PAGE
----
30.The Delivery of the Letter
THE next Sunday Adam joined the Poysers on their way out of church, hoping for
an invitation to go home with them. He had the letter in his pocket, and was
anxious to have an opportunity of talking to Hetty alone. He could not see her
face at church, for she had changed her seat, and when he came up to her to
shake hands, her manner was doubtful and constrained. He expected this, for it
was the first time she had met him since she had been aware that he had seen
her with Arthur in the Grove.
"Come, you'll go on with us, Adam," Mr. Poyser said when they reached the
turning; and as soon as they were in the fields Adam ventured to offer his arm to
Hetty. The children soon gave them an opportunity of lingering behind a little, and
then Adam said:
"Will you contrive for me to walk out in the garden a bit with you this evening, if it
keeps fine, Hetty? I've something partic'lar to talk to you about."
Hetty said, "Very well." She was really as anxious as Adam was that she should
have some private talk with him. She wondered what he thought of her and
Arthur. He must have seen them kissing, she knew, but she had no conception of
the scene that had taken place between Arthur and Adam. Her first feeling had
been that Adam would be very angry with her, and perhaps would tell her aunt
and uncle, but it never entered her mind that he would dare to say anything to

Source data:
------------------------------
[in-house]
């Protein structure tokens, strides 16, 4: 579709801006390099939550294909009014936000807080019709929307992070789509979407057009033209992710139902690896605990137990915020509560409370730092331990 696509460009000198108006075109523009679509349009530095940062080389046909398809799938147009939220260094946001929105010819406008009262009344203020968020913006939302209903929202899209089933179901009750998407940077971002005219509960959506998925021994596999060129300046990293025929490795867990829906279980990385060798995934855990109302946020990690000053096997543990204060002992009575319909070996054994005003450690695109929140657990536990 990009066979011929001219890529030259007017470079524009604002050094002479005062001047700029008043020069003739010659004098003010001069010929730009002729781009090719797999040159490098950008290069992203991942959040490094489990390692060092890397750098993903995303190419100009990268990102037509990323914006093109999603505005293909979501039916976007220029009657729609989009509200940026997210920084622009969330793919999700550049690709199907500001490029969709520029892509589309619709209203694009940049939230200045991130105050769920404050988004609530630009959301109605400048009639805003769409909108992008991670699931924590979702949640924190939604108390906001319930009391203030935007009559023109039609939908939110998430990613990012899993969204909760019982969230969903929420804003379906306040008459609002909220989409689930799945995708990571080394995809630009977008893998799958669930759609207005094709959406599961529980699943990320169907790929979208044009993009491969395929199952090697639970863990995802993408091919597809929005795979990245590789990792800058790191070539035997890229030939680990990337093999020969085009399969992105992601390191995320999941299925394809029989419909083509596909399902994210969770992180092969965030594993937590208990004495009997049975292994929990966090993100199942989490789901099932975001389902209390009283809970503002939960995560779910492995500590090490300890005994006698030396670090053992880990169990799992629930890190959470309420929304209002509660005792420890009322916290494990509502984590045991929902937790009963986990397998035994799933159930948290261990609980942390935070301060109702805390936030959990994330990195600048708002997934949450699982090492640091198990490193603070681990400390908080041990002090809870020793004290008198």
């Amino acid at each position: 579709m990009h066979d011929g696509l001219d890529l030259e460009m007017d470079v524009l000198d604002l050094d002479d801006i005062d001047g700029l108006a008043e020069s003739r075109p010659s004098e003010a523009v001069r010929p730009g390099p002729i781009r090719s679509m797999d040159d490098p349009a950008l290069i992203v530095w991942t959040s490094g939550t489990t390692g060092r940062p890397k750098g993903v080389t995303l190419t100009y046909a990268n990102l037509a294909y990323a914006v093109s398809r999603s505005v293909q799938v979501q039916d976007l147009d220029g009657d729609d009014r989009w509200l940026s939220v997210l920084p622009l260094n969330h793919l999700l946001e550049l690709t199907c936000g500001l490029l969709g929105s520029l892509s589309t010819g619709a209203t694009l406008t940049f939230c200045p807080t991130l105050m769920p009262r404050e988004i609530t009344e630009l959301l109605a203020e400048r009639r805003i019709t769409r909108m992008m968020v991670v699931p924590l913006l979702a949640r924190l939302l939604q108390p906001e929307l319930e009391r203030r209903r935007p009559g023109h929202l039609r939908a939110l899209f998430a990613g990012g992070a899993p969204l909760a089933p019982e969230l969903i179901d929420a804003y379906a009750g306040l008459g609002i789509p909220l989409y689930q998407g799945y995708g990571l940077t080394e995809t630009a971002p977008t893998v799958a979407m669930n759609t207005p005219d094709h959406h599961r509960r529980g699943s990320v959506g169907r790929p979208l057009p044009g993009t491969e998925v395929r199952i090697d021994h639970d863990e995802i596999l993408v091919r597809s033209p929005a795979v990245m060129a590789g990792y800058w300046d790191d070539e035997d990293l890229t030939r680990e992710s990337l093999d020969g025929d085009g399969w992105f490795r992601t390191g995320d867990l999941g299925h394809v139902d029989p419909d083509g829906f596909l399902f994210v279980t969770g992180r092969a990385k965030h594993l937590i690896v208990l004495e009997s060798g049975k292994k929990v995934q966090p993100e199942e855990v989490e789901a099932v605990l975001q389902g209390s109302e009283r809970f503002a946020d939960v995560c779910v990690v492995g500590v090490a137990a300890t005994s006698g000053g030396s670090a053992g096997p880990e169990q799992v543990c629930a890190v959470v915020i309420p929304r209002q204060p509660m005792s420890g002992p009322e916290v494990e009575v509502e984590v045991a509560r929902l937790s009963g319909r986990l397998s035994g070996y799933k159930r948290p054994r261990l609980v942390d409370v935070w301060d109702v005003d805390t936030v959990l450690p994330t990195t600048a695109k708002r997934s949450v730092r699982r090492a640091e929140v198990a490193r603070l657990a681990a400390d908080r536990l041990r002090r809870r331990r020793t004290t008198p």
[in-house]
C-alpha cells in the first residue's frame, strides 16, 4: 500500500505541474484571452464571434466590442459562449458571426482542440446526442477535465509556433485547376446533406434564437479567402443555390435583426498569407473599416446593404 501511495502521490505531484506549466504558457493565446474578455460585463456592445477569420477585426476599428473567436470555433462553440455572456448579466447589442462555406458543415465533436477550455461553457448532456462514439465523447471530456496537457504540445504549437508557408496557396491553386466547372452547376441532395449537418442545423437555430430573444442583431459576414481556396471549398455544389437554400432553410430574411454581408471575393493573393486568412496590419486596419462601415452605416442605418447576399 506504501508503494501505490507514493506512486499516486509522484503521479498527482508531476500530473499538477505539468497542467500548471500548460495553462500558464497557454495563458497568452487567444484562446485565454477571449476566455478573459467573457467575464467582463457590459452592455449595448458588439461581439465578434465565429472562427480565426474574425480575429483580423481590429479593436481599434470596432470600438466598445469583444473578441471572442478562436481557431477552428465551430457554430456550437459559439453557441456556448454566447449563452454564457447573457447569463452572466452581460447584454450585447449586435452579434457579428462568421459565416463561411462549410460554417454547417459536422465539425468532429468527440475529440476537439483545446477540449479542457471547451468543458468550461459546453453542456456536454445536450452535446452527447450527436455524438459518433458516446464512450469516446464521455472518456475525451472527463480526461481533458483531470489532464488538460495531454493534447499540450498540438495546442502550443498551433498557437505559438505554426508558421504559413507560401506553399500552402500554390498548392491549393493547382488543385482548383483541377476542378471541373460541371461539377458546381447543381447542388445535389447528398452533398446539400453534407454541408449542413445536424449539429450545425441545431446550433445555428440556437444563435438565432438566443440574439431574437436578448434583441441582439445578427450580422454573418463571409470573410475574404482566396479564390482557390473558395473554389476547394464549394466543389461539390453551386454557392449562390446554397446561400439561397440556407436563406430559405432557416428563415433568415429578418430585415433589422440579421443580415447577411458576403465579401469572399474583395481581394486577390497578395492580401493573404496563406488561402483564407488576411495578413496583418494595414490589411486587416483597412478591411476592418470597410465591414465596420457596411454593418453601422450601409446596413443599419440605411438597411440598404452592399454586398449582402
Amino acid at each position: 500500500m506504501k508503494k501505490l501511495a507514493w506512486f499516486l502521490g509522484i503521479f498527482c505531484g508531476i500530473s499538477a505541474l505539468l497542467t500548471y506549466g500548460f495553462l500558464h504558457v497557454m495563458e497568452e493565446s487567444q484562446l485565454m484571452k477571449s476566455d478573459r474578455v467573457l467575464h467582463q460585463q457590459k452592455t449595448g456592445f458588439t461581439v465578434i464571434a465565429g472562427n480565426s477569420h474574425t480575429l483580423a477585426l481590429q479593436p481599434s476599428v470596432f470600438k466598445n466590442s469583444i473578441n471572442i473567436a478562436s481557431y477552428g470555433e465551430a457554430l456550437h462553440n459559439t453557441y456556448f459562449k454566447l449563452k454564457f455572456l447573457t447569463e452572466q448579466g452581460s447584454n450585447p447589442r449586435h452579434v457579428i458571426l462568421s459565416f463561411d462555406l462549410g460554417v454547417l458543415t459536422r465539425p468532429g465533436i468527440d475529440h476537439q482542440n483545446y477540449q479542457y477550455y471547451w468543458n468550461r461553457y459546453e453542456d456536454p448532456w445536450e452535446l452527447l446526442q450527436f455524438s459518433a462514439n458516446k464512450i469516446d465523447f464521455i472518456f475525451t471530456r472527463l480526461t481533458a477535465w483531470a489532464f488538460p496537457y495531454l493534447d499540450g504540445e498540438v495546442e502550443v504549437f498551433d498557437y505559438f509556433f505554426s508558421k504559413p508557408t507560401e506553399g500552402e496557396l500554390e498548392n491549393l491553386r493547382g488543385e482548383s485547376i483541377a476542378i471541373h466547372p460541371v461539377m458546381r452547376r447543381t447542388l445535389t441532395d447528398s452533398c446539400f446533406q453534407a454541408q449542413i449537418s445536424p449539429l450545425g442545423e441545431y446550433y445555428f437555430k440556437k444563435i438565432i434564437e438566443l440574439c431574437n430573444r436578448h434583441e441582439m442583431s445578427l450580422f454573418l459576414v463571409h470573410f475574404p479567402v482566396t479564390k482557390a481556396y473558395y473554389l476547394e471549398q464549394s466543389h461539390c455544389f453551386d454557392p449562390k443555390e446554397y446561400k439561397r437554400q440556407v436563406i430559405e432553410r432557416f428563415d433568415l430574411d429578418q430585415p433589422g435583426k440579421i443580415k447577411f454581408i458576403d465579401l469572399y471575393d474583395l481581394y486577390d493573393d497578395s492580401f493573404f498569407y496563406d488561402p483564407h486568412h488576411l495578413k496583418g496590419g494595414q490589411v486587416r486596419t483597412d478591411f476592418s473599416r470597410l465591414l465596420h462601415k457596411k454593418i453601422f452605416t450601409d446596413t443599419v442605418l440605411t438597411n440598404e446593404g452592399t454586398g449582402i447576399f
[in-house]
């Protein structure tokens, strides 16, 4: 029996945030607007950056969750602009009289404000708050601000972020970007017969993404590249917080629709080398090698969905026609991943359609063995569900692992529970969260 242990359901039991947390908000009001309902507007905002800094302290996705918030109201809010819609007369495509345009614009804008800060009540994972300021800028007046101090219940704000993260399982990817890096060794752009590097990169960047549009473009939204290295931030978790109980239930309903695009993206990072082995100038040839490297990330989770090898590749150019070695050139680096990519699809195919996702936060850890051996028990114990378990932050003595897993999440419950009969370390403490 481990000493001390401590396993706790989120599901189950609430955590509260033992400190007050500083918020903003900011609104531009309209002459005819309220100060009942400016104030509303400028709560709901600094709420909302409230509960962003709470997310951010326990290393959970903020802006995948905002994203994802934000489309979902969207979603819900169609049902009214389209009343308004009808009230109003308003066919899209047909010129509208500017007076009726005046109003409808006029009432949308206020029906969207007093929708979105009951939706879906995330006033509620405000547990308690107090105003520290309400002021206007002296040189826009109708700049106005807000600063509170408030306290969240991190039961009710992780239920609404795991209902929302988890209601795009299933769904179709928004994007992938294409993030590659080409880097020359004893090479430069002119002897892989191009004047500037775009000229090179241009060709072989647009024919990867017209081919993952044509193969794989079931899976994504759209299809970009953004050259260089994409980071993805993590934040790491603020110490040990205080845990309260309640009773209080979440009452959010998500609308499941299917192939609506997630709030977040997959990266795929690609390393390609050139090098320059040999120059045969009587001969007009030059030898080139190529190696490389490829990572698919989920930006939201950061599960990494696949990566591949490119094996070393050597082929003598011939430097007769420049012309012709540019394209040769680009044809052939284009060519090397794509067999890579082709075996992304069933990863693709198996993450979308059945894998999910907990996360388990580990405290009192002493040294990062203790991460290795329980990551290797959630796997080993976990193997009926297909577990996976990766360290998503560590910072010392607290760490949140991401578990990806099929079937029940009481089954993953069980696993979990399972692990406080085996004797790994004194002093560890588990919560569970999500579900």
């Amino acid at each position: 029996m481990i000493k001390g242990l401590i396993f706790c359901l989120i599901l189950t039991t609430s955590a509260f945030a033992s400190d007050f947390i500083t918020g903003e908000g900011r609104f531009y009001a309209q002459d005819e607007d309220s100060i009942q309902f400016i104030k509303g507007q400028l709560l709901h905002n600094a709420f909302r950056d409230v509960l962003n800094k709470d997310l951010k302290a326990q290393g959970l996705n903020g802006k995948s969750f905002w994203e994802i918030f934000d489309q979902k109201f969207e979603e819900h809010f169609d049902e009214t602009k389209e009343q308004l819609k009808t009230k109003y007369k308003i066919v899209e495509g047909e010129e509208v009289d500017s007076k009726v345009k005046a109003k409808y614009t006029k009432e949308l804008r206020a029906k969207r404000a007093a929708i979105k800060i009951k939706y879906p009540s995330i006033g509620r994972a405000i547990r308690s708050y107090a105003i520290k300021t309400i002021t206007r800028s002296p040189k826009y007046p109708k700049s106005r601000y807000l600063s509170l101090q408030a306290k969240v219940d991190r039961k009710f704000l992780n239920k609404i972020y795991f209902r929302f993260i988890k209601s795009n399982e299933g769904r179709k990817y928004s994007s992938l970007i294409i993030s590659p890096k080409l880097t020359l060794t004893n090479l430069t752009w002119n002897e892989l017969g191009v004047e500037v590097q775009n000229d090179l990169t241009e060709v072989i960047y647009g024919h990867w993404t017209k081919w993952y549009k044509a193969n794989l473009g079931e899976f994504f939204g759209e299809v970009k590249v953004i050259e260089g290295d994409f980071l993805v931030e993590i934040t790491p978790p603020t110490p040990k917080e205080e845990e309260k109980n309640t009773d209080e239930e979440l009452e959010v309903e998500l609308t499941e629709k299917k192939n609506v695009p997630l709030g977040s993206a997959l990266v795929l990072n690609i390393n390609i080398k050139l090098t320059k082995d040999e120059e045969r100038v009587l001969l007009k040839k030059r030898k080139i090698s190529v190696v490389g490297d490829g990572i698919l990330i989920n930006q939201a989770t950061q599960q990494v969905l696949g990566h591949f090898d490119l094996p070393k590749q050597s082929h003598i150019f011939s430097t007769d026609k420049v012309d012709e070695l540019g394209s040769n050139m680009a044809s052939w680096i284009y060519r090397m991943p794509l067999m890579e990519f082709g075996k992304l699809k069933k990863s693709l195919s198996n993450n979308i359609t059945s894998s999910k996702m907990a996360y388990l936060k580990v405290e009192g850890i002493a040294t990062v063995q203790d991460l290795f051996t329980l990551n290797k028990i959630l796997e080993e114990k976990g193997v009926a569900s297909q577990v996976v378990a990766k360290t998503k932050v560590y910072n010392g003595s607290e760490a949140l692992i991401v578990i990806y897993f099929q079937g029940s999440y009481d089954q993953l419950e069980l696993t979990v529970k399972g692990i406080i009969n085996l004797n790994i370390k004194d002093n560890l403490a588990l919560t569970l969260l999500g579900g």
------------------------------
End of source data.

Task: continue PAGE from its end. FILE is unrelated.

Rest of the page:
Captain Donnithorne. It was a relief to her that he behaved so kindly to her to-
day, and wanted to speak to her alone, for she had trembled when she found he
was going home with them lest he should mean "to tell." But, now he wanted to
talk to her by herself, she should learn what he thought and what he meant to do.
She felt a certain confidence that she could persuade him not to do anything she
did not want him to do; she could perhaps even make him believe that she didn't
care for Arthur; and as long as Adam thought there was any hope of her having
him, he would do just what she liked, she knew. Besides, she MUST go on
seeming to encourage Adam, lest her uncle and aunt should be angry and
suspect her of having some secret lover.
Hetty's little brain was busy with this combination as she hung on Adam's arm
and said "yes" or "no" to some slight observations of his about the many
hawthorn-berries there would be for the birds this next winter, and the low-
hanging clouds that would hardly hold up till morning. And when they rejoined her
aunt and uncle, she could pursue her thoughts without interruption, for Mr.
Poyser held that though a young man might like to have the woman he was
courting on his arm, he would nevertheless be glad of a little reasonable talk
about business the while; and, for his own part, he was curious to heal the most
recent news about the Chase Farm. So, through the rest of the walk, he claimed